Often, both in private industry and in government, policies and measures that should address some specific issue in reality address the problem of building headcount and budget. We recall proposing a more efficient solution to a problem and being told that if our advice were followed, rather than having 600 people in his group, making him a senior member of the management team, our prospect would have 40 people doing the same work and be a division leader. You should not, for much the same reason, expect anyone at TSA to suggest letting America’s 663,535 sworn officers carry their weapons on planes as a substitute for the Air Marshals program.
In other cases, a measure may be put in place because it will reduce insurance costs, or because it will reduce liability, or because it will give the perception of activity (i.e., it is being done largely for PR purposes). Since in all these cases the measures are designed to give the appearance of addressing a problem, rather than to actually address the problem, don’t count on them being effective. This is especially true if the problems being addressed are statistically unlikely events, where the incidents planned- against will virtually never happen.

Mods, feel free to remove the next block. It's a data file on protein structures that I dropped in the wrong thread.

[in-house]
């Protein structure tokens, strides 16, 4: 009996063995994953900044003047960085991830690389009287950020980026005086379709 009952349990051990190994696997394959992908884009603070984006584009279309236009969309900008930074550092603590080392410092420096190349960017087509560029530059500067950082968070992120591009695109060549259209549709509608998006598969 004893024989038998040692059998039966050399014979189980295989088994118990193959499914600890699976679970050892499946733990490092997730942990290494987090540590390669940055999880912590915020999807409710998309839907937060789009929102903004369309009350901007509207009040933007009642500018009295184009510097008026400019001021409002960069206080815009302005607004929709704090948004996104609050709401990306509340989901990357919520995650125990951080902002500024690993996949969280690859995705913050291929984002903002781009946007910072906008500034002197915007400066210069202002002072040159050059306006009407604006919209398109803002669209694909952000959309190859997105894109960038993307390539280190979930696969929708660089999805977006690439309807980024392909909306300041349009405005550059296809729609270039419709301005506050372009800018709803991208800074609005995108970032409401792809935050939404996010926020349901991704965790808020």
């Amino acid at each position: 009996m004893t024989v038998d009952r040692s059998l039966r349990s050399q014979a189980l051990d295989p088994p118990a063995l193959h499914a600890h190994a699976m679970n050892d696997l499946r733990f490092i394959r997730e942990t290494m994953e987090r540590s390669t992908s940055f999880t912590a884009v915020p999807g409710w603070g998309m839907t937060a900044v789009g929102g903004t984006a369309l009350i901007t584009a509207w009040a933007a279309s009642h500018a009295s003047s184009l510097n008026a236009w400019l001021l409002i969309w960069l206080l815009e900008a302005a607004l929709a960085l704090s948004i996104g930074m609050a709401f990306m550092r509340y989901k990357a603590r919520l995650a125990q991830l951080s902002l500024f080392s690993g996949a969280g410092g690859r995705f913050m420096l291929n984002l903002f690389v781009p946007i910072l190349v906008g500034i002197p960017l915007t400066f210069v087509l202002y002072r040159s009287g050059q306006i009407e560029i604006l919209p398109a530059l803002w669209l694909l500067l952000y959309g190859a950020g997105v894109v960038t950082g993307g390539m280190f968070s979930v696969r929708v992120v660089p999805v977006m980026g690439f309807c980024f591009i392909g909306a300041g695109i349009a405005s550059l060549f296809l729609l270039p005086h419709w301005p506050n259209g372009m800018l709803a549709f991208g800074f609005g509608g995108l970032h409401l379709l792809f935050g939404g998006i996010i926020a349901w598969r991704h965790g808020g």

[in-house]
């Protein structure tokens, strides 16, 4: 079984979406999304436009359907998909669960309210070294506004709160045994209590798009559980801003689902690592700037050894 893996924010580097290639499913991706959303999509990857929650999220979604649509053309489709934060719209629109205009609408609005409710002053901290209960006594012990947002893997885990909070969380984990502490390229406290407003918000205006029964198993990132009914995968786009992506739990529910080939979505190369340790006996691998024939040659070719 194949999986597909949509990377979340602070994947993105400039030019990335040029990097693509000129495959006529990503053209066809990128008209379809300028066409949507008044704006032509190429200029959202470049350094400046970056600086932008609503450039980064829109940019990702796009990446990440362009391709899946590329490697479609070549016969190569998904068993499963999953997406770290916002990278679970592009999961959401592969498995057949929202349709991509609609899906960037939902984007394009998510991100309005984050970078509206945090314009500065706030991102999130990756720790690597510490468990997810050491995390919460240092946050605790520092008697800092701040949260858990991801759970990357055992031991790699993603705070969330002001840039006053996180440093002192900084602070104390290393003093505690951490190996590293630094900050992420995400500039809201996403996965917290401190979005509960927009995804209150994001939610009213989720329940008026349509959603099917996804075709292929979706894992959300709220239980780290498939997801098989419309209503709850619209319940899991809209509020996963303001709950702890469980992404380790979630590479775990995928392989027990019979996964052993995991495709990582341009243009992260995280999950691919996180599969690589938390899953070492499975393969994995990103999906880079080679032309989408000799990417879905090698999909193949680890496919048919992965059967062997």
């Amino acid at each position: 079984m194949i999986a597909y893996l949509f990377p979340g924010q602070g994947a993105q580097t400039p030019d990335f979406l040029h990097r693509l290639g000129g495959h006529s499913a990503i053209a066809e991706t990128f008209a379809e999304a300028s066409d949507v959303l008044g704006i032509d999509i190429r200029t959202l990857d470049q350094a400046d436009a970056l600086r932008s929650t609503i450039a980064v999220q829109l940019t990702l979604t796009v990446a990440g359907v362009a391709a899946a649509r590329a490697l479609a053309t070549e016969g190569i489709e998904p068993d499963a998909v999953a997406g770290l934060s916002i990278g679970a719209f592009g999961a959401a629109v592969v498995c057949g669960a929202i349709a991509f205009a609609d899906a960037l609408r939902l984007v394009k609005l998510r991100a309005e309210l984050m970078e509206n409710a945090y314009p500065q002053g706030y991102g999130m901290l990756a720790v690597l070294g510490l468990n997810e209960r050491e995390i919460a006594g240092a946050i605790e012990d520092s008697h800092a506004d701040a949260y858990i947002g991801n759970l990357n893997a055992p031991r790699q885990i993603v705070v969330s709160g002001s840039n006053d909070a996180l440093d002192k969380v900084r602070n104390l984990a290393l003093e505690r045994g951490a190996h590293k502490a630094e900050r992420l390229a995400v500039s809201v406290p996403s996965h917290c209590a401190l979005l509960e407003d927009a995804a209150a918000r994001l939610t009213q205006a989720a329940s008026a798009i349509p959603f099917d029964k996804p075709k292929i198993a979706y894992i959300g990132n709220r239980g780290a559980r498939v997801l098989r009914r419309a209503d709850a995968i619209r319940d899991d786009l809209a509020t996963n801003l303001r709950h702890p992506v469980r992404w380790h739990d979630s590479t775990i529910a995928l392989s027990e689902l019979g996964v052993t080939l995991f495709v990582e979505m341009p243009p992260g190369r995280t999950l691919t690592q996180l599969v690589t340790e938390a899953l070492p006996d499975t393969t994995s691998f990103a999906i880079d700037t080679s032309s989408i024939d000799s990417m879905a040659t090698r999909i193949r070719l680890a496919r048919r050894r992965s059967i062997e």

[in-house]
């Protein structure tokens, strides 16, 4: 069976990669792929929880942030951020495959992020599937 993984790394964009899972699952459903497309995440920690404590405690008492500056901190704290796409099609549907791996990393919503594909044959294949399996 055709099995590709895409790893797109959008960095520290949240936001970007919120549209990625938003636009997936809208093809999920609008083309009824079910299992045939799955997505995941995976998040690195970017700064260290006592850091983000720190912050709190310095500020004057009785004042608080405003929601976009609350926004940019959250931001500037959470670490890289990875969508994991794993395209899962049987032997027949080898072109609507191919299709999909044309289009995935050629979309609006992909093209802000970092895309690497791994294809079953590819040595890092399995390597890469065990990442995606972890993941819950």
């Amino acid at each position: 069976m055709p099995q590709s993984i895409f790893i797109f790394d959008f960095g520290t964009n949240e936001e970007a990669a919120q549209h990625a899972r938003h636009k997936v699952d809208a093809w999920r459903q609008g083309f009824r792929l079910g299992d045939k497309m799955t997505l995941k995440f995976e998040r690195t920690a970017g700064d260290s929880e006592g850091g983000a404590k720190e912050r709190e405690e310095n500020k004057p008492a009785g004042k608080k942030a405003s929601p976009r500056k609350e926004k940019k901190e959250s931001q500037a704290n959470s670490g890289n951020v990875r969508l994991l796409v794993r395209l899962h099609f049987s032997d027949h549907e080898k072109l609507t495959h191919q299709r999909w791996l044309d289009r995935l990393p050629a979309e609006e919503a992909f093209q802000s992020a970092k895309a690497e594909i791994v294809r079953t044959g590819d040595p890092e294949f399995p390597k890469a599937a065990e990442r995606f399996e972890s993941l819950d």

We see systemic problems when we do crisis management drills. We will be told that a company has, in fact, a crisis management plan. Nobody, however, has ever seen the plan, nobody knows where to find the plan, and the plan has never been exercised in training. In one case, we served on a committee to develop a plan for securing conferences of a law enforcement trade group. The committee provided a clean solution to that problem, but we failed to realize that the actual goal was to provide an adequate mechanism for placing blame. The plan was rejected, so a new plan was developed, oriented more toward post-incident finger-pointing, which was significantly less clear but was accepted. It has never been implemented.
The result of systemic problems is that the system tends to force good people out, and substitute them with incompetent people, or people who serve a bureaucratic need rather than a purposeful functional need.
So, let us assume that Katrina has attracted your attention, and you want to give some thought to an emergency plan that might actually allow your company to survive, rather than to merely placate shareholders or insurers.